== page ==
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Uncertainty preceded formation of new South African government

June 11, 2024 4:32 pm by: Category: Featured, Local, National, NEWS Leave a comment A+ / A-

JOHANNESBURG – BY now, South Africans ought to have an idea of the character of the next government. They hardly have a clue.

Instead, they have been subjected to a war of words by rival political parties that are expected to be aiming for unity to revive a country that deserves an administration to hit the ground running to resolve a myriad of problems.

These challenges include the renewed random mass shootings, as reported this weekend after children were among those shot dead in separate incidents around the country.

The tragedies are a reminder of what awaits the new administration whose composition has left South Africans guessing a fortnight after braving the chilly weather and hours spent in slow-moving queues to make their mark.

Citizens can only conjecture if this will be a coalition administration or a government of national unity (GNU).

There is now apprehension around the election of the next president and speaker of the National Assembly, as expected on Friday, amid threats of legal action by one of the leading opposition parties.

Amid the wrangles and uncertain political times, Chief Justice Raymond Zondo has announced that these will be elected on Friday in the legislative capital, Cape Town.

Prior, that day, 400 Members of Parliament are to be sworn in to set in motion the seventh administration.

Those processes though have been shrouded in uncertainty after the uMkhonto weSizwe (MK) Party of the former president, Jacob Zuma, threatened legal action.

Already, the party has appealed to the courts citing allegations of rigging in the elections.

Zuma and Zondo are fierce rivals. A commission led by Zondo campaigned for the jailing of Zuma in 2021 after he refused to appear to answer to charges of corruption, or State Capture, under his presidency from 2009 to 2018.

Zuma’s new party, which came third in the polls, has threatened to interdict the inauguration of the seventh Parliament.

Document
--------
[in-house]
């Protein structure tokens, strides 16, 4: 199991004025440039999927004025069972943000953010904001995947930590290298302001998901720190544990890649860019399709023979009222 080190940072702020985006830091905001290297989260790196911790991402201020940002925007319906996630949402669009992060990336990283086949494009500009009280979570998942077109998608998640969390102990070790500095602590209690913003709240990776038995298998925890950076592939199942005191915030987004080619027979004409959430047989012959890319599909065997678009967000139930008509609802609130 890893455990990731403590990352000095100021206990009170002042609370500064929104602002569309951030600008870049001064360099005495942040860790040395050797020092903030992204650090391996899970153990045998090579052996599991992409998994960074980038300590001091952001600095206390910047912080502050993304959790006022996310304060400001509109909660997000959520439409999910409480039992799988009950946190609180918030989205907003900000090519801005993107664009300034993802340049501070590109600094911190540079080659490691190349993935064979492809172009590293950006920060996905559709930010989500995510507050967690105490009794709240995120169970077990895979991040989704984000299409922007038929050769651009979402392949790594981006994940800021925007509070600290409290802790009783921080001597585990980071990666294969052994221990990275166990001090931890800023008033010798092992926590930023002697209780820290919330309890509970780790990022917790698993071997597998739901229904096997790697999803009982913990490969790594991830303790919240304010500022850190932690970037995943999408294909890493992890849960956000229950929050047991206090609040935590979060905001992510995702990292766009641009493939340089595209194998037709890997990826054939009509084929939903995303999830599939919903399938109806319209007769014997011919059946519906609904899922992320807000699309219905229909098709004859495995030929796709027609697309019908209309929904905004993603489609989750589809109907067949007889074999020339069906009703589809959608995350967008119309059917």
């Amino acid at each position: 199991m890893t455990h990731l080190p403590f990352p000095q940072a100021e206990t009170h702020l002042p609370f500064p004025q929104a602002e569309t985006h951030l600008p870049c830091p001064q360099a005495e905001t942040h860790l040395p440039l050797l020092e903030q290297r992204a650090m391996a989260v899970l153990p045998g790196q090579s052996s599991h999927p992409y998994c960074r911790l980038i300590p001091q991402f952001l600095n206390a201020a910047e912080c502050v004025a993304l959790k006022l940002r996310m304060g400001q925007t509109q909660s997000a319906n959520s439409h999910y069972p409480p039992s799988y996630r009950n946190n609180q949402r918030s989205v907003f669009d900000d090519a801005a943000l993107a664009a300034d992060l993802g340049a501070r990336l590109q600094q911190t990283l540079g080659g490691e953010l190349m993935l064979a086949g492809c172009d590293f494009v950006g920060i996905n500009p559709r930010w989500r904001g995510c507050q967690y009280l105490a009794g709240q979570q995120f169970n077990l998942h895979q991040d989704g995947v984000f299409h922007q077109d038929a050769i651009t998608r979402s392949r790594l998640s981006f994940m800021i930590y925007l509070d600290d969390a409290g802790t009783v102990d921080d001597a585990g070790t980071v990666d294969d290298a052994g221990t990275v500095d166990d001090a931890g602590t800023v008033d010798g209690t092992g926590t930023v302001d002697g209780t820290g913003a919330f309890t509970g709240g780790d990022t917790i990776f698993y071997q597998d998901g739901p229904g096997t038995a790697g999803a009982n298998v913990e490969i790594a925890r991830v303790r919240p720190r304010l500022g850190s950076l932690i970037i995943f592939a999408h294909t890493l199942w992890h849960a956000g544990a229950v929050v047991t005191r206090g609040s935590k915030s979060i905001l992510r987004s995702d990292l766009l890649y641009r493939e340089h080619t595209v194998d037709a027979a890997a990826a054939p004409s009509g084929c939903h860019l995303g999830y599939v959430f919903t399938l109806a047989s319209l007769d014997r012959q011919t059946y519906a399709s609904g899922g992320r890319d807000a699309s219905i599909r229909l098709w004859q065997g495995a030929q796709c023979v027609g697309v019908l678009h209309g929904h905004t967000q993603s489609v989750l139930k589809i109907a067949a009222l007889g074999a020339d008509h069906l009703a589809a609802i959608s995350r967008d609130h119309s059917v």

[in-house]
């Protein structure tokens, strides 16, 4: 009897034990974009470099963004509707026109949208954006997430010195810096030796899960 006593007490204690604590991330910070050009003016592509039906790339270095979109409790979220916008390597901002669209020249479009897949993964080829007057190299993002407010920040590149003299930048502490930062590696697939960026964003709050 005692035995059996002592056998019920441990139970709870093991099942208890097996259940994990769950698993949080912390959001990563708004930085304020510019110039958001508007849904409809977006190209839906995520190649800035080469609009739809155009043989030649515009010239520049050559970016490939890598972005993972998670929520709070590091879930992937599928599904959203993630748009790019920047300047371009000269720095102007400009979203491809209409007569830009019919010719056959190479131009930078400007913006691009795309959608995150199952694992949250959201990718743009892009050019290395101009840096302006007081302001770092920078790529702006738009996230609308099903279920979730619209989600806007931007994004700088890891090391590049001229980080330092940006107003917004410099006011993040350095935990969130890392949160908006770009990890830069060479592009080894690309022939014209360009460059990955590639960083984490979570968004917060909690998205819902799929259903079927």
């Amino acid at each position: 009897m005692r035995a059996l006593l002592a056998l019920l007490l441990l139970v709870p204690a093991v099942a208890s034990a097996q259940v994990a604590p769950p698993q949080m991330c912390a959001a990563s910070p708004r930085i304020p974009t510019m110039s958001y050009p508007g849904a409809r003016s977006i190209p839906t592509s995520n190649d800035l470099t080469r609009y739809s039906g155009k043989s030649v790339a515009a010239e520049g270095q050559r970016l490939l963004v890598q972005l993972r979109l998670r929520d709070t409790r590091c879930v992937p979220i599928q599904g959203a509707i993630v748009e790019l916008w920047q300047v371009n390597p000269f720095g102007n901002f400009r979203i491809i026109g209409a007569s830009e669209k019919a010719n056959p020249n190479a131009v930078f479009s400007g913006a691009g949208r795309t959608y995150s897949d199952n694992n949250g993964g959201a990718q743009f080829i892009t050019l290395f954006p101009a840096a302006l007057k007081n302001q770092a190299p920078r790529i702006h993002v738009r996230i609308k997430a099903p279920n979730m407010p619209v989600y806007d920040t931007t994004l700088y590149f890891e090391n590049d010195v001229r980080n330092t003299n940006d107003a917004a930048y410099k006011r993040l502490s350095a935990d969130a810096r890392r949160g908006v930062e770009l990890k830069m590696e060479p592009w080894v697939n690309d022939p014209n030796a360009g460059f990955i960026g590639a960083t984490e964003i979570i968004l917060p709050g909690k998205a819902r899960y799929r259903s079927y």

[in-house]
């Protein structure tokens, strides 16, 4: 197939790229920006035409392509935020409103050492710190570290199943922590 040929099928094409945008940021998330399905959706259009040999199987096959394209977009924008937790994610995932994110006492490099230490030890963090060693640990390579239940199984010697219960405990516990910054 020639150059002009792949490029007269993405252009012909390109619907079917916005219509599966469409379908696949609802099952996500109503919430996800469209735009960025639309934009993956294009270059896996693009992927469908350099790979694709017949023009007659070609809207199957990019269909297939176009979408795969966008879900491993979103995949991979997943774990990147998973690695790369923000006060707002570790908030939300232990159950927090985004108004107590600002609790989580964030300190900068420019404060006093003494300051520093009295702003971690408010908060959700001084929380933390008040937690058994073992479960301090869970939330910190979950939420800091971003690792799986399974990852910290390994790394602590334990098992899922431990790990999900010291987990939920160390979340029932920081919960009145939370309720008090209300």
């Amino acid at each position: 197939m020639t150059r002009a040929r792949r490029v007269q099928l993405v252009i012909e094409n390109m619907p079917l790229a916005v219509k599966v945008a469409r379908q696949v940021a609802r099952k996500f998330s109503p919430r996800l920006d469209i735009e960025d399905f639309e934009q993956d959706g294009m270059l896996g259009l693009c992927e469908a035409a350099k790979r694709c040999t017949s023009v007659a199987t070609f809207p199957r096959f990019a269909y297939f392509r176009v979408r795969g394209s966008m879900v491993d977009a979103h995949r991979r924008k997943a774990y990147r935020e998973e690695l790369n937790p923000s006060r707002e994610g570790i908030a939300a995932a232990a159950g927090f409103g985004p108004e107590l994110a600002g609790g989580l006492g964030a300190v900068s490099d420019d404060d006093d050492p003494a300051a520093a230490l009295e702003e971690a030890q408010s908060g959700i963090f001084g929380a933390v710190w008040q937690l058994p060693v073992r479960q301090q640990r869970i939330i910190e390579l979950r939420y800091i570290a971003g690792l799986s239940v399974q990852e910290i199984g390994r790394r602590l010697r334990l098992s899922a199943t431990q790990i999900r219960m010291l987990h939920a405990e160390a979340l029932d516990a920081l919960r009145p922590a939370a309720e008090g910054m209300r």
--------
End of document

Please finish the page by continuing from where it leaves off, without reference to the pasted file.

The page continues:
An analyst this week described Zuma as “the Lionel Messi of South African politics” owing to his holding the country spellbound always through his party’s meteoric rise and his testing the might of the judiciary.

MK Party’s 58 officials that were to be sworn in as MPs will boycott the sitting of Parliament. It remains to be seen which other parties will boycott, as some other smaller parties that amassed seats have also alleged vote rigging. The Constitution states at least one third of the members of the National Assembly needs to be present before a vote may be taken

Parliament has since cancelled all arrangements for accommodation and flights for MK Party’s elected members.

“This measure is to avoid incurring fruitless and wasteful expenditure, in compliance with the Financial Management of Parliament and Provincial Legislatures Act, 2009,” Parliament stated.

Time is running out.

By law, South Africa’s first sitting of Parliament must hold its first sitting, at most, two weeks after the announcement of the election results, paving way for the establishment of a new government.

However, with the failure by the African National Congress (ANC, in power since independence in 1994), to garner a majority, this is no plain process.